And Speaking of Little Lists …
By Peter Filichia
Last week, while writing about The Mikado, I started thinking that I, like Ko-Ko, should make a little list, too.
The Best Musicals? Too trite. The Best Cast Albums? A little better, but how about something more specific – such as The Two Dozen Best Songs Added to Musicals?
Now we’re talkin’!
For as unbelievable as it may seem, there was a time when Annie Get Your Gun didn’t contain “Anything You Can Do,” and Wildcat didn’t sport “Hey, Look Me Over.”
Those songs, however, were added during rehearsals. What I’d like to concentrate on are those songs that were not in place at the first public performance — be it in Philly, Boston, Baltimore or the first New York preview. So, if I may cast my three electoral votes, here’s my little list of The Two Dozen Best in reverse order:
24. “I’m Past My Prime” (L’il Abner). To paraphrase Irene O’Dare, Daisy Mae got the daisiest song when she got to express what it’s like to be an old maid teenager.
23. “Grand Hotel” (Grand Hotel). As much as I loved the show as it was in Boston, I never complain when someone adds a memorable title tune. Maury Yeston did just that with this broodingly evocative song.
22. “Honest Man” (Bajour). See what I wrote two weeks ago for my rationale on why this is a great 11 o’clock number.
21. “In Praise of Women” (A Little Night Music). “Bang!” was the original song in this spot in Boston, but it soon got shot down in favor of the most beautiful melody ever delivered by a totally self-indulgent creature.
20. “The Late Late Show” (Do Re Mi). What a great idea — our not-so-grand anti-hero Hubie Cram must convince his partners that he’s threatening his nemesis. But he’s scared to death of the guy! So by quoting Edward G. Robinson and Jimmy Cagney’s on-screen browbeating warnings, he appears to be getting tough with him.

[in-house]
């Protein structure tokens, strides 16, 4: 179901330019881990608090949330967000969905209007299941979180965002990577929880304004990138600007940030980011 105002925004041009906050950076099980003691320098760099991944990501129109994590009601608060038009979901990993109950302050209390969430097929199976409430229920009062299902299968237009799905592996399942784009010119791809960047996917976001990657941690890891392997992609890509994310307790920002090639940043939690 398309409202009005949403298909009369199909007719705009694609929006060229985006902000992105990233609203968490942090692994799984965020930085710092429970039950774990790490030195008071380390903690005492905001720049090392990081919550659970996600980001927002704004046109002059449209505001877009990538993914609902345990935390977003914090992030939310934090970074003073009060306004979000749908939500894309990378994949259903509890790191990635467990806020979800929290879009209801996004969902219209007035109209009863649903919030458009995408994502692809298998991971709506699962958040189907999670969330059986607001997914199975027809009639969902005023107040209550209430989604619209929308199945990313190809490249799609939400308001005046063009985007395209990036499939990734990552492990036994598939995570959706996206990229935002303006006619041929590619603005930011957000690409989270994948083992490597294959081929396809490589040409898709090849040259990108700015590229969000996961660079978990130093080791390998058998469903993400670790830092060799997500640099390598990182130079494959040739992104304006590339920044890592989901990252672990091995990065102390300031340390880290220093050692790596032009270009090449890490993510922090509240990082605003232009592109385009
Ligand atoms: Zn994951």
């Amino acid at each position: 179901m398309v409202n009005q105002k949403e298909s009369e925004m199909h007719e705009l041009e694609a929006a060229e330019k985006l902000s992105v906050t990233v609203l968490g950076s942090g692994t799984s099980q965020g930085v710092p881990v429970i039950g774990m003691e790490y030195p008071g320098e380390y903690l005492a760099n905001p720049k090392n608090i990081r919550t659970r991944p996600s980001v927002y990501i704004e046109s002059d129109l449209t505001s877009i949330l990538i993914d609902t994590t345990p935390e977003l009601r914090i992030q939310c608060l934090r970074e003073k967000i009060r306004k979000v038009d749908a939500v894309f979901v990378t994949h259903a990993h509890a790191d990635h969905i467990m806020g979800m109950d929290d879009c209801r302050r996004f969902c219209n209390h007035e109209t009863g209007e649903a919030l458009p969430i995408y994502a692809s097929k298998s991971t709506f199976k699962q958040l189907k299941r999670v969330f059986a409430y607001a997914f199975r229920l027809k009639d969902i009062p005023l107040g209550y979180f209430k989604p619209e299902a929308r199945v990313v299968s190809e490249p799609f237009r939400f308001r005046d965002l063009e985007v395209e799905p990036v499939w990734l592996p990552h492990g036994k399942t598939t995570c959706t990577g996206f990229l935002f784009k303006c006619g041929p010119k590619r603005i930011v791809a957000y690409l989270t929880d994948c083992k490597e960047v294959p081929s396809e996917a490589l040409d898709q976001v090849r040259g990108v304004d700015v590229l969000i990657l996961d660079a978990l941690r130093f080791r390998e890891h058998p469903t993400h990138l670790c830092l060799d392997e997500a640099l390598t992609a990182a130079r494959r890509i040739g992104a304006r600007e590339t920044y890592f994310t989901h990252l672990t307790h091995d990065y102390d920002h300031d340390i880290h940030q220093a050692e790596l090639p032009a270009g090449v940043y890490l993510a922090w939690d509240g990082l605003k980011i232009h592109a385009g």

19. “Where You Are” (Kiss of the Spider Woman). Of all the shows I’ve seen shutter in tryout and then try again, none remotely reached the heights of this show. This lively song for Chita Rivera was one of the reasons for its success.
18. “A Little Brains, A Little Talent” (Damn Yankees). Richard Adler once told me that “Mr. Abbott ordered Jerry (Ross) and me to write a song that would introduce the character of Lola with a bang. We wrote it overnight, and were very disappointed when Gwen (Verdon) didn’t immediately like it. After a long pause, she told us, ‘King’ and ‘Siam’ don’t rhyme.’ It took her a while before she saw the interior rhymes. Once she did, though, she was on her way.”
17. “The Rhythm of Life” (Sweet Charity). How well I remember that opening night at the Palace when the audience burst into applause after those “Doobie-doobie-doos” came in. The reason? At the time, there was a wildly popular group called The Swingle Singers who took that precise non-verbal approach with classical music. Not, though, any more felicitously than displayed here.
16. “Children and Art” (Sunday in the Park with George). Here’s a nice rebuttal to all those who say that Sondheim doesn’t write with emotion.
15. “Do You Love Me?” (Fiddler on the Roof). Don’t you love when Broadway songwriters find a subject that’s never been musically explored before? How DO spouses from an arranged marriage feel when they see their children employ a new-fangled idea: marrying for love? Sheldon Harnick told us.
14. “I Got Love” (Purlie). As Melba Moore tells the story, people just kept coming up to composer Gary Geld, lyricist Peter Udell and director-producer-co-bookwriter Phil Rose to say that the girl had to have another song. All took to the suggestion, and delivered the piece of material that ensured Moore’s Tony. When I saw the show’s penultimate preview, the song still wasn’t listed in the program.
13. “This Nearly Was Mine” (South Pacific). Others will put this higher, of course, but I’ve never been as much of a love-ballad man. So though it’s a classic, notching it right around the halfway mark seems right to me.
12. “Something Wonderful” (The King and I). Ditto.